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Should I have intervened?

Should I have intervened?


Postby DomBoyd » Sun Nov 08, 2020 6:47 pm

I was up at the top of Ben Macdui yesterday, and kind of wished I hadn't bothered with the detour as the walk in from Derry lodge where I'd camped had been blissfully peaceful over Carin a Mhaim. My intention was to skirt south of Macdui and continue round to Derry Cairngorm without bothering to visit a possibly busy summit. However, the weather was perfect and I thought I'd take advantage. I was right, about the busy summit, and more than a little disappointed. I overhead one chap asking another 'I just want to check - is this the summit?'. Perhaps somewhat judgemental of me but my first thought was 'if you can't determine the summit of the second highest peak in Britain, then should you be up here?!' He went on to say he'd followed two other walkers in order to arrive there.

I really don't like to get into a discussion about who has and has not the right to be in the hills but I found myself wondering if I should have posed that question to him.
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Re: Should I have intervened?

Postby mynthdd2 » Mon Nov 09, 2020 10:38 pm

That’s a good question ie when to intervene or not.....I would suggest ‘yes’ but diplomatically? For example show them your map and maybe the merits of being better prepared may sink in with them in potentially more challenging conditions - but definitely a good point.....
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Re: Should I have intervened?

Postby LobeyD » Mon Nov 09, 2020 11:19 pm

"I just want to check - is this Ben Macdui?" possibly, but not "is this the summit?".

If the summit is a bit flat and broken (as Macdui is) or the route is fairly obvious and the map hasn't been generally required, it's not that weird just to confirm it. After all as Donnie Campbell proved, there's some fairly impressive 'not-summits' out there that can confuse the very experienced.
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Re: Should I have intervened?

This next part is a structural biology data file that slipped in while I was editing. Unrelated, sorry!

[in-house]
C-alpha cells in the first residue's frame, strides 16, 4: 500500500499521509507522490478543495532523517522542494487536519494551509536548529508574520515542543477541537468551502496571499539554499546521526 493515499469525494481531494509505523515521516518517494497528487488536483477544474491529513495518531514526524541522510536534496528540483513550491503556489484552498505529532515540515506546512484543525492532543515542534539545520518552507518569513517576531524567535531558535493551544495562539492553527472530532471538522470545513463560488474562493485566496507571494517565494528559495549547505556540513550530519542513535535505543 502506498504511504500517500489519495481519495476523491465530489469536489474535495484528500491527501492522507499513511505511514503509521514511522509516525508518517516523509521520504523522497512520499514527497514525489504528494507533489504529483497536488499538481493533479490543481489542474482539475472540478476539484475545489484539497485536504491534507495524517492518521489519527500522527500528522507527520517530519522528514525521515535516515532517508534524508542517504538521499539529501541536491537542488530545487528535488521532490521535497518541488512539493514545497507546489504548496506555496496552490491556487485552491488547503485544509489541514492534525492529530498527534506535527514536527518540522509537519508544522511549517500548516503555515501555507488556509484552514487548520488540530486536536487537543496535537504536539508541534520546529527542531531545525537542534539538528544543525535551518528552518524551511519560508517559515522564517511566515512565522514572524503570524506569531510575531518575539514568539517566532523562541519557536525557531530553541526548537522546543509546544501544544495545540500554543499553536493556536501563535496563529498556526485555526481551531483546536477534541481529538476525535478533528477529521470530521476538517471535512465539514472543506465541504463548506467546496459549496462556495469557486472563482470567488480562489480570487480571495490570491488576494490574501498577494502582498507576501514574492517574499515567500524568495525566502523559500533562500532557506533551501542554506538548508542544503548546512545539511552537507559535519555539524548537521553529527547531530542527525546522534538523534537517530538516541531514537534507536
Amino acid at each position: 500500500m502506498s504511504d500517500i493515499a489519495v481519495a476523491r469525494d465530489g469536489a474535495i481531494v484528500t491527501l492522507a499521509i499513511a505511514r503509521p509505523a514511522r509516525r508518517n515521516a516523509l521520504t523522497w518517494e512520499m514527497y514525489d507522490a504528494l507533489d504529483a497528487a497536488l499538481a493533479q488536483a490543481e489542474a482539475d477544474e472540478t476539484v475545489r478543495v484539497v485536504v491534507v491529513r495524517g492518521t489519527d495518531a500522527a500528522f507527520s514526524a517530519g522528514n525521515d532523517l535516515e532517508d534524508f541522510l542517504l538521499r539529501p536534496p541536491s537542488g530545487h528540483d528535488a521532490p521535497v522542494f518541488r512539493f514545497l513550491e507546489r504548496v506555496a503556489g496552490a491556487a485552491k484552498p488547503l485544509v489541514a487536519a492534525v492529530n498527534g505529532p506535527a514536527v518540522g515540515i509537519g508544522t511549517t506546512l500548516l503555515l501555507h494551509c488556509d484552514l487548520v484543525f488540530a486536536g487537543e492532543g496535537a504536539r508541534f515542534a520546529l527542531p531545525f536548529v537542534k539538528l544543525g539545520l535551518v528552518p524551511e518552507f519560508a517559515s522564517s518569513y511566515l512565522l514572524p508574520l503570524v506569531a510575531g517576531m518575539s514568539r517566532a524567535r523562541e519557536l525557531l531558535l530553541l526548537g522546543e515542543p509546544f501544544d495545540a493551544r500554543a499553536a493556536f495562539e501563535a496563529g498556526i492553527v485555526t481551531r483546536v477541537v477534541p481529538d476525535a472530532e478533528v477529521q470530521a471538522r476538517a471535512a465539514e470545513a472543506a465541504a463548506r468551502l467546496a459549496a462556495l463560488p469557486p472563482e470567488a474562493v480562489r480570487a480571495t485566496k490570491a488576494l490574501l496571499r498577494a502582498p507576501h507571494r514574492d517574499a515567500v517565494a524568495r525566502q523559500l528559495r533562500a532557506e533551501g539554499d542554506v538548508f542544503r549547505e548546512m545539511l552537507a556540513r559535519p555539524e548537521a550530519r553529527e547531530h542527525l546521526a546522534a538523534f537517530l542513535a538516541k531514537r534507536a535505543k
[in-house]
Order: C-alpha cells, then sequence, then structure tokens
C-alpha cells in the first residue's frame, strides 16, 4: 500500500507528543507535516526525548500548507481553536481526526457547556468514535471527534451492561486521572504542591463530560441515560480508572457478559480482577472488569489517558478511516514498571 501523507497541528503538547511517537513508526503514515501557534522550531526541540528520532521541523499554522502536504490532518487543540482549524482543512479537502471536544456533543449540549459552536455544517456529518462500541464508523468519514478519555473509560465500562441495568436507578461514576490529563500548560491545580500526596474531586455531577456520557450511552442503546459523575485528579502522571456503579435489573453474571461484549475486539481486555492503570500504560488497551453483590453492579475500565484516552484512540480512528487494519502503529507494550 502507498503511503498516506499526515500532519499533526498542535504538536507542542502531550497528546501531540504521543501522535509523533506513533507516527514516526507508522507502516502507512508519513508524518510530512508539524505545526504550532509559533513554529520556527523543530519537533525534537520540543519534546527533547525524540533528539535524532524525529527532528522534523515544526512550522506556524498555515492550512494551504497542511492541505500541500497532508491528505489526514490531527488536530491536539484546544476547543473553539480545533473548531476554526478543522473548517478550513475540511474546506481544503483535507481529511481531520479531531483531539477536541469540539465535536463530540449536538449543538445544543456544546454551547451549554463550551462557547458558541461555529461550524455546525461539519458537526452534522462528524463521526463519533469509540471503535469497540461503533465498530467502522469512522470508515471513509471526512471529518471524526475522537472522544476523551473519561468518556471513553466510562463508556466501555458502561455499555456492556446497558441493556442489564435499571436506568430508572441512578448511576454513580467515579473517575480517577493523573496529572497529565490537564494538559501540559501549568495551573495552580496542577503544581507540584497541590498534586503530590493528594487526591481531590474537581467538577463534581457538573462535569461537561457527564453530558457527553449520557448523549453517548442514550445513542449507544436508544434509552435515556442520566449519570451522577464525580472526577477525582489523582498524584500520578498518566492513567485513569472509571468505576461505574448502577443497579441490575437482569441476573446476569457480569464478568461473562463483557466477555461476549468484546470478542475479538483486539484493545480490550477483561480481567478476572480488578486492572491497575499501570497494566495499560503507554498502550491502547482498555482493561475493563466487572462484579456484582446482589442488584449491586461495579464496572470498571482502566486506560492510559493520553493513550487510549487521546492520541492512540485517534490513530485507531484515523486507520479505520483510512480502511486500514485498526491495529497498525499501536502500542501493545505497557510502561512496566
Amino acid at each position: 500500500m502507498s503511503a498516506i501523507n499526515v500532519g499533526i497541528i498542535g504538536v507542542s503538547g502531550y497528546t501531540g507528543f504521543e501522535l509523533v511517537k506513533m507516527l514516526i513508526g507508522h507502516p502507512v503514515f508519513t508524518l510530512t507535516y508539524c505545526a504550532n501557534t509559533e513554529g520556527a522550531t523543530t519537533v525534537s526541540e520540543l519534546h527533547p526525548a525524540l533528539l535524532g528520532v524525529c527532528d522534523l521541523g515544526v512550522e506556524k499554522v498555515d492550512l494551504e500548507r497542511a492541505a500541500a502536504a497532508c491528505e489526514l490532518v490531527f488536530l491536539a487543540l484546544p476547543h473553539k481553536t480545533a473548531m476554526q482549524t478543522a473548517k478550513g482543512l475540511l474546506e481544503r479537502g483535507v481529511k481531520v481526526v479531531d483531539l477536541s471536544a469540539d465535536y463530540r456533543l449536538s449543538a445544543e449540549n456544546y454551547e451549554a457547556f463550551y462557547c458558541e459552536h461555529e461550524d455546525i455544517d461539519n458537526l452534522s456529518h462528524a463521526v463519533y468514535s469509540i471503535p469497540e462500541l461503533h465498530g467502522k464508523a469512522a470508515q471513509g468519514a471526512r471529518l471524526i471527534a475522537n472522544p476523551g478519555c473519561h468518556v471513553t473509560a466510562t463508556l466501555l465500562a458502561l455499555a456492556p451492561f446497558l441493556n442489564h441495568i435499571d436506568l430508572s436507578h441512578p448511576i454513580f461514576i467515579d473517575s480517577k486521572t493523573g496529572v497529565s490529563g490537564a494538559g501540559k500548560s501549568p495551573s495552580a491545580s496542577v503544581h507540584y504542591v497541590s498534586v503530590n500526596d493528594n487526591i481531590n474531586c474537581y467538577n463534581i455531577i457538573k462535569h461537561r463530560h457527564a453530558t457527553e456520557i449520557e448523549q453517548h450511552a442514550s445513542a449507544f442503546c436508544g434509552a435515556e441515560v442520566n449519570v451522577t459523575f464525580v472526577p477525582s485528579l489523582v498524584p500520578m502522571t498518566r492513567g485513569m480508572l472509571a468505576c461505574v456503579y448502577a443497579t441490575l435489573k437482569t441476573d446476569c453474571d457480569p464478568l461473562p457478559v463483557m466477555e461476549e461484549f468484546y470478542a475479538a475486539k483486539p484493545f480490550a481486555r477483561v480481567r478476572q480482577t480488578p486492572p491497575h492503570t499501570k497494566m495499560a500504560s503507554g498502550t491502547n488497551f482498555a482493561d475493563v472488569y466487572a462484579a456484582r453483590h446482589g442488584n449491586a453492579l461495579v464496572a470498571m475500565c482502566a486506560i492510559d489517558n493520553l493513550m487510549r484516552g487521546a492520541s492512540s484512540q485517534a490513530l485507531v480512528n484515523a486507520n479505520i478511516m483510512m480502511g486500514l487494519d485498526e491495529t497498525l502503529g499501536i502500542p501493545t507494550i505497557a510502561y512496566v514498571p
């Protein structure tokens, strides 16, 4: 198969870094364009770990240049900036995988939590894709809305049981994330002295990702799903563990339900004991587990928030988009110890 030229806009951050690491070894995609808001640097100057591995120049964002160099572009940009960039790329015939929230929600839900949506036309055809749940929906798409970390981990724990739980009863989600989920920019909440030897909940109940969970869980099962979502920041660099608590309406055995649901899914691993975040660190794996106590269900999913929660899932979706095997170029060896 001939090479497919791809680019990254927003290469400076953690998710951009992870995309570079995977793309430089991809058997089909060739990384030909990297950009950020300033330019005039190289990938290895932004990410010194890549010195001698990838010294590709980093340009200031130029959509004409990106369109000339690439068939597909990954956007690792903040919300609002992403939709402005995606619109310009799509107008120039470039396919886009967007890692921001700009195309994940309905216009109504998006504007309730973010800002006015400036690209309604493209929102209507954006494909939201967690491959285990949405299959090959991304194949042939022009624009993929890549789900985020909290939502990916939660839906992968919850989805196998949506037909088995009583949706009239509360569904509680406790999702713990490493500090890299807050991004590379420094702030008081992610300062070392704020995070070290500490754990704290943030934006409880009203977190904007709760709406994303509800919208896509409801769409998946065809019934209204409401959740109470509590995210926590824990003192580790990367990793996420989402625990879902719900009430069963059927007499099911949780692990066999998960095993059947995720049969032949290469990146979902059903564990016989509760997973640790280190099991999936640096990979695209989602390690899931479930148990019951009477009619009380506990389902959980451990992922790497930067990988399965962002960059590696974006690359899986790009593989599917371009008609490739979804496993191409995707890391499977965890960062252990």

Postby iain_atkinson_1986 » Tue Nov 10, 2020 12:02 am

Sounds like the guy is just starting out hillwalking so I don't see how taking a condescending attitude towards him is helpful. Pointing out the route back and telling him to get Viewranger or OS Maps for his phone wouldn't be putting you out.
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Re: Should I have intervened?

Postby AHillTooFar » Tue Nov 10, 2020 12:31 am

Ben Macdui is not exactly a dramatic summit being a plateau if my mind serves me right. Sure it has the stone with the various points of interest marked but it is quite rocky and not that good a summit.

So perhaps it was more of "is this it?"

I have one memory of Ben Macdui, a cloud rolling over when I was there and me tucking my map inside my jacket to avoid it blowing about and following a couple of people off the summit...down the north face towards Cairn Gorm when in fact I meant to go down the east slope to get back to Linn of Dee.

So even though I had a map and compass, I still blindly went down the wrong side till I started to think something was not right.

It is also not a one off event where I will follow a path/deer track in some direction till I eventually check where I am and it won't be the last either.
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Re: Should I have intervened?

Postby Kinshusrst Kid » Tue Nov 10, 2020 1:14 am

It matters not if the guy was a beginner or experienced. Checking where you are at an obvious point is a sensible thing to do, even on what appears to be an obvious summit on a clear day. It then becomes a good habit for when things aren't so good.

On many a summit in such conditions I will have been heard to say to my wife " pass me the map please, I want to check where we are". Probably did it on Macdui.

Did you observe how he made the check? Was he competent at doing it? Are you really sure YOU were at the summit of Macdui?
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Re: Should I have intervened?

Postby Caberfeidh » Tue Nov 10, 2020 5:15 am

MacDui is a big broad heap of rocks at the summit, no wonder he asked. I once struggled up a vast peak on Arran, and asked the folk at the top; "Is this the summit of Goatfell?" I nearly collapsed when they replied, "Oh no, that's it away up there...", pointing to a distant and far more lofty peak. :shock: If they had grumpily demanded to know if I had any "right" to be there I would have kicked them in the couloirs.... :shock:
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Re: Should I have intervened?